KOLKATA (miningweekly.com) – To ensure optimal use of coal blocks allocated to government-owned thermal power companies, the Indian government will now allow swapping of coal between two such companies.
The swap will be permitted between two government thermal companies on condition that both have been allocated coal blocks under the preferential allotment dispensation or that one has a coal block and the second has a confirmed supply linkage with either Coal India Limited or another coal mining company.
The swap could be either in terms of volumes of coal transferred from one power company’s mine to the other, with the recipient returning the volume at a later date or accepting the fuel in lieu of generated electricity to the coal supplying power company.
“The agreement between the two power companies should be for optimum utilisation of the coal mines for the same end use and in the public interest and achieve cost efficiencies. The overall objective of the agreement should be to reduce cost of power generation,” an intra government memo circulated on the issue said.
Elaborating on the rationale of permitting swapping of fuel, a government official said this week that, often power companies had not completed all units of a power project, while the coal mine was already operational, leaving it saddled with a coal surplus.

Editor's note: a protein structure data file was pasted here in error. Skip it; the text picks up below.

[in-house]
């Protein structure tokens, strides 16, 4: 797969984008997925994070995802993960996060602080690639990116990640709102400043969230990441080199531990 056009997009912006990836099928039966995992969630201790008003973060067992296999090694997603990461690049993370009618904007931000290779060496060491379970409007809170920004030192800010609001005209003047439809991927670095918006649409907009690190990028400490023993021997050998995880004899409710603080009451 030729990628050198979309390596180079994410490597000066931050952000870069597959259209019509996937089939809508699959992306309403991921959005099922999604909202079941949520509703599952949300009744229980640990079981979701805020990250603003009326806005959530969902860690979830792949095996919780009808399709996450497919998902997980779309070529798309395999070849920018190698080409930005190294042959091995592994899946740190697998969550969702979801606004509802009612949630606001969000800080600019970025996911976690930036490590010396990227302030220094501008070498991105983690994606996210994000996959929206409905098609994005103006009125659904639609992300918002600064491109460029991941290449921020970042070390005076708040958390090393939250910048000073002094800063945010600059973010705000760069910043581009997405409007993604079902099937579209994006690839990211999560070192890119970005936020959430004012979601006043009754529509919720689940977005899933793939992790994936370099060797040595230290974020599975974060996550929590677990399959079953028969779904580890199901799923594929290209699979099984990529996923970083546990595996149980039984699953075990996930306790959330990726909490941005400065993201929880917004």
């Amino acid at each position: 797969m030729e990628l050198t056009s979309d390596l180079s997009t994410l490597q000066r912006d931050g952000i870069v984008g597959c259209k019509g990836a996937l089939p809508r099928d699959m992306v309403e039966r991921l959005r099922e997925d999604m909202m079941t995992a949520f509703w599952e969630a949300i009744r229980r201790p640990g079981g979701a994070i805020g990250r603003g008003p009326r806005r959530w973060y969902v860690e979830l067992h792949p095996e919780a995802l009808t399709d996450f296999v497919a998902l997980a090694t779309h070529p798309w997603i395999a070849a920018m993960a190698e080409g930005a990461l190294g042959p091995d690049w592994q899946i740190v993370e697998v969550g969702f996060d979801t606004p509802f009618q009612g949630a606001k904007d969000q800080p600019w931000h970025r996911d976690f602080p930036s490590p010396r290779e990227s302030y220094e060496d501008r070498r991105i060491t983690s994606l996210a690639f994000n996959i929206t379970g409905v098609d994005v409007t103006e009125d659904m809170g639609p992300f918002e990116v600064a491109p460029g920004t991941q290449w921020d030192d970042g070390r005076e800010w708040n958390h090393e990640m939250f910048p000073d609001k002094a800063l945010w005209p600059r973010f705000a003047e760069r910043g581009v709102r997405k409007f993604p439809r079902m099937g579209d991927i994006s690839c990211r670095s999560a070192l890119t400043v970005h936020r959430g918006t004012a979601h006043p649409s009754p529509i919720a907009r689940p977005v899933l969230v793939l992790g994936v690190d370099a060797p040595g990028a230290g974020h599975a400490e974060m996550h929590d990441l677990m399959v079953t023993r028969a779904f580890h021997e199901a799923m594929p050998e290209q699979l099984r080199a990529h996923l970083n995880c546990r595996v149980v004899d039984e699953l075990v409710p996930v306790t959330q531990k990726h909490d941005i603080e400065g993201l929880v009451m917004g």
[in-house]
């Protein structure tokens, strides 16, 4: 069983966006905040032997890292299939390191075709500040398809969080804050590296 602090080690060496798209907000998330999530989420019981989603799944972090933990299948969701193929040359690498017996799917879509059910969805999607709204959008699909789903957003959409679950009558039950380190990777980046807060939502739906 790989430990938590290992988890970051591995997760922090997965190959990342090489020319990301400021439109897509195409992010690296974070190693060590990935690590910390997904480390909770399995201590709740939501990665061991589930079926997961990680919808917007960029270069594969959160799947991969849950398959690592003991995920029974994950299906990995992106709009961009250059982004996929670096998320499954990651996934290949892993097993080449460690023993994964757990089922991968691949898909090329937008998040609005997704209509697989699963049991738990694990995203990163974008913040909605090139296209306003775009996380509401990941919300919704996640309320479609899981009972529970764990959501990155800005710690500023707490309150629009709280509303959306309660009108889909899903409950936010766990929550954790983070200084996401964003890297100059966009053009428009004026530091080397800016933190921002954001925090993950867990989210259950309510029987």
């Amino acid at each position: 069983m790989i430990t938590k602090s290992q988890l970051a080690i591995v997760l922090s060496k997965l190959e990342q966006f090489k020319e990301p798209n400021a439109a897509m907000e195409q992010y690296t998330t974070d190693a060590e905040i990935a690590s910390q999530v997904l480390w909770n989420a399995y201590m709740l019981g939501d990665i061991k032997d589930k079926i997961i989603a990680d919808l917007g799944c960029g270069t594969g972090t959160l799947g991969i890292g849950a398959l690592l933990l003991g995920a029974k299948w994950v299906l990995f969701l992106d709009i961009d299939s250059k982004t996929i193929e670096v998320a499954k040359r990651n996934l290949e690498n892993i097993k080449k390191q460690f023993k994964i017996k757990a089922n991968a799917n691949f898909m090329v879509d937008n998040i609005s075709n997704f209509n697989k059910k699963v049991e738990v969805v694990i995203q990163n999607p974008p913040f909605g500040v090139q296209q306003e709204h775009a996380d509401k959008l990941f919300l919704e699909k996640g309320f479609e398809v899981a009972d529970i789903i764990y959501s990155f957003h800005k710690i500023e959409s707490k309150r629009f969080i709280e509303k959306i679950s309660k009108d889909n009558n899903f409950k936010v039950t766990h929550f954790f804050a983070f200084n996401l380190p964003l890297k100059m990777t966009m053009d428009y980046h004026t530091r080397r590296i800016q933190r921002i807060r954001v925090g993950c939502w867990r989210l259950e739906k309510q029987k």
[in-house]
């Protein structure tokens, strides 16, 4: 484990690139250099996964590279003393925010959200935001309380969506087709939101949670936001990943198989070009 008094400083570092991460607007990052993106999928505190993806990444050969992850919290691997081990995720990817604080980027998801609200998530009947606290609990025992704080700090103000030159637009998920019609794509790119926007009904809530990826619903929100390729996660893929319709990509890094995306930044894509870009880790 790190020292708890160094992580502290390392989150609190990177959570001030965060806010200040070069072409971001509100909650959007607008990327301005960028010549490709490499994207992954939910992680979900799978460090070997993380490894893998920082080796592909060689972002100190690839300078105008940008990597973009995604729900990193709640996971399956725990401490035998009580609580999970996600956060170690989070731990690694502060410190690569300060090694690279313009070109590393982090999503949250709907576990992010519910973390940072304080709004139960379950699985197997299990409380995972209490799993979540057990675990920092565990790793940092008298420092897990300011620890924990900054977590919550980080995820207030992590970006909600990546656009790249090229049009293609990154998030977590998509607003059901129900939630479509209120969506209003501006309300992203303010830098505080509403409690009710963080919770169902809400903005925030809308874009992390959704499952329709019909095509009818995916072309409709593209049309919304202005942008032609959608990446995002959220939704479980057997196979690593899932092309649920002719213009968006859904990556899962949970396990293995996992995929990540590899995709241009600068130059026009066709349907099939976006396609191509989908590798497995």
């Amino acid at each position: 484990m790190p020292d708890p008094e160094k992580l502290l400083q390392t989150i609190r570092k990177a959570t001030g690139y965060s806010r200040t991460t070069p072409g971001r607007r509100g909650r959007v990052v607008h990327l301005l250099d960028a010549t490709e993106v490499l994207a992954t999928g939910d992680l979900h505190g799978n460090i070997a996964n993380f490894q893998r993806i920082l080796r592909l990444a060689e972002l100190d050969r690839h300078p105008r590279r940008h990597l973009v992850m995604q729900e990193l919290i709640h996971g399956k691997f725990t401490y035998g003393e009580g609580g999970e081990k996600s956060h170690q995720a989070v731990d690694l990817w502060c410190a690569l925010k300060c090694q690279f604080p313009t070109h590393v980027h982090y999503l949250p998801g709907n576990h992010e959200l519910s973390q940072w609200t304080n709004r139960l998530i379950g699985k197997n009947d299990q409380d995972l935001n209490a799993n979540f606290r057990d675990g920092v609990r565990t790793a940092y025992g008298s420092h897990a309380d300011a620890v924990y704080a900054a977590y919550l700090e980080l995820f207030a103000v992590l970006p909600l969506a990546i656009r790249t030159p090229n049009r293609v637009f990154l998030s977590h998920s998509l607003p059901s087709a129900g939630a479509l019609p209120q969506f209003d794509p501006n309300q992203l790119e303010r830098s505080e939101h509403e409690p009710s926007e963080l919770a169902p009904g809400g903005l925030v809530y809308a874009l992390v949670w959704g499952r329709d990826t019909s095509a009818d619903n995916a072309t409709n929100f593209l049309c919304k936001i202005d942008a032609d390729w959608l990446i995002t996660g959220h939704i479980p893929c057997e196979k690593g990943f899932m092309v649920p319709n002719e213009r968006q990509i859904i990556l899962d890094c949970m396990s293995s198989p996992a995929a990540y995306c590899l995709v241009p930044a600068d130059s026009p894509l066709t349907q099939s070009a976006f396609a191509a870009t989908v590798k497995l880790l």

Conversely, sometimes thermal power plants were fully operationalised, but companies struggled to obtain all mandatory approvals for their allocated coal blocks and faced fuel shortages.
In these cases, swapping would ensure optimal use of coal mines and cost effective power generation by not having to resort to merchant purchase of coal or imports, the official said.
However, there would be restrictions and scrutiny of any such coal swap agreements and a government committee had laid down parameters that swap deals would need to adhere to, he added.
For example, production from any of the coal mines operated by either of the companies would not be permitted to be reduced once a swap agreement was finalised between the two.
If a thermal power company was to receive coal in lieu of electricity, both companies would need to certify to the government the techno-commercial feasibility of the arrangement and availability of grid capacity to transfer the electricity generated from the coal receiving power company to the coal supplying power company.
All agreement would have to mandatorily vetted by the technical committee set up by the government with the latter mandated to scrutinise the justification of the swap deal, the calculations and basis of arriving at the objectives stated, relevant calculations showing reduction in cost of power generation and actual cost of power generation before the swap agreement based on operating parameters of station heat rate, coal gross calorific value and coal cost inclusive of transportation, royalties, taxes and cess, the government memo noted.